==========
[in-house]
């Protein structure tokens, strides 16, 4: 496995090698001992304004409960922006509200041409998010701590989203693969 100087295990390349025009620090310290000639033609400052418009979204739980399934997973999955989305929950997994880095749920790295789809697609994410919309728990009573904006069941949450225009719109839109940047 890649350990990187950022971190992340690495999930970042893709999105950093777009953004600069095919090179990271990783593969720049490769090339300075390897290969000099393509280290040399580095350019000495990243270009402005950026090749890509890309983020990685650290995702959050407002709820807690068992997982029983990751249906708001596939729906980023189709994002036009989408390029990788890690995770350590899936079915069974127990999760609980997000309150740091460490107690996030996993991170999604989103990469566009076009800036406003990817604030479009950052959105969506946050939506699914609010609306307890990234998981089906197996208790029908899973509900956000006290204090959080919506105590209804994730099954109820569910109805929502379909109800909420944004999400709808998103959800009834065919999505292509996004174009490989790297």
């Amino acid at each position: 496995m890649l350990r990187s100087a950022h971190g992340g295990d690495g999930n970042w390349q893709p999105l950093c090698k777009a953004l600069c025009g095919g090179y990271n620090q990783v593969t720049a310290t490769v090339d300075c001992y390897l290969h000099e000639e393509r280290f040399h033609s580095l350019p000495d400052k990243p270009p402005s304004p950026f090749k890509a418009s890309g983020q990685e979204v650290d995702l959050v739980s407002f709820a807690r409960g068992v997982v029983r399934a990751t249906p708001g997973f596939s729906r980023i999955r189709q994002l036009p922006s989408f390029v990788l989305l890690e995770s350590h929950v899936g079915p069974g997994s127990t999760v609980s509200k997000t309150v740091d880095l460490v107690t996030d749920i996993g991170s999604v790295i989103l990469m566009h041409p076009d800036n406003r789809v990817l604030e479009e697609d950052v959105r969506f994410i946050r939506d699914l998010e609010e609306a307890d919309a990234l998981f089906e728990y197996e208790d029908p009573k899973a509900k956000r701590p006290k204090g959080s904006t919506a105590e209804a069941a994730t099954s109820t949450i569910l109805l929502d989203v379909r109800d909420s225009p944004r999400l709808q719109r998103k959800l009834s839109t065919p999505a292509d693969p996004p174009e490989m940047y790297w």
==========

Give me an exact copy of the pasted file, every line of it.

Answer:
[in-house]
């Protein structure tokens, strides 16, 4: 496995090698001992304004409960922006509200041409998010701590989203693969 100087295990390349025009620090310290000639033609400052418009979204739980399934997973999955989305929950997994880095749920790295789809697609994410919309728990009573904006069941949450225009719109839109940047 890649350990990187950022971190992340690495999930970042893709999105950093777009953004600069095919090179990271990783593969720049490769090339300075390897290969000099393509280290040399580095350019000495990243270009402005950026090749890509890309983020990685650290995702959050407002709820807690068992997982029983990751249906708001596939729906980023189709994002036009989408390029990788890690995770350590899936079915069974127990999760609980997000309150740091460490107690996030996993991170999604989103990469566009076009800036406003990817604030479009950052959105969506946050939506699914609010609306307890990234998981089906197996208790029908899973509900956000006290204090959080919506105590209804994730099954109820569910109805929502379909109800909420944004999400709808998103959800009834065919999505292509996004174009490989790297």
């Amino acid at each position: 496995m890649l350990r990187s100087a950022h971190g992340g295990d690495g999930n970042w390349q893709p999105l950093c090698k777009a953004l600069c025009g095919g090179y990271n620090q990783v593969t720049a310290t490769v090339d300075c001992y390897l290969h000099e000639e393509r280290f040399h033609s580095l350019p000495d400052k990243p270009p402005s304004p950026f090749k890509a418009s890309g983020q990685e979204v650290d995702l959050v739980s407002f709820a807690r409960g068992v997982v029983r399934a990751t249906p708001g997973f596939s729906r980023i999955r189709q994002l036009p922006s989408f390029v990788l989305l890690e995770s350590h929950v899936g079915p069974g997994s127990t999760v609980s509200k997000t309150v740091d880095l460490v107690t996030d749920i996993g991170s999604v790295i989103l990469m566009h041409p076009d800036n406003r789809v990817l604030e479009e697609d950052v959105r969506f994410i946050r939506d699914l998010e609010e609306a307890d919309a990234l998981f089906e728990y197996e208790d029908p009573k899973a509900k956000r701590p006290k204090g959080s904006t919506a105590e209804a069941a994730t099954s109820t949450i569910l109805l929502d989203v379909r109800d909420s225009p944004r999400l709808q719109r998103k959800l009834s839109t065919p999505a292509d693969p996004p174009e490989m940047y790297w």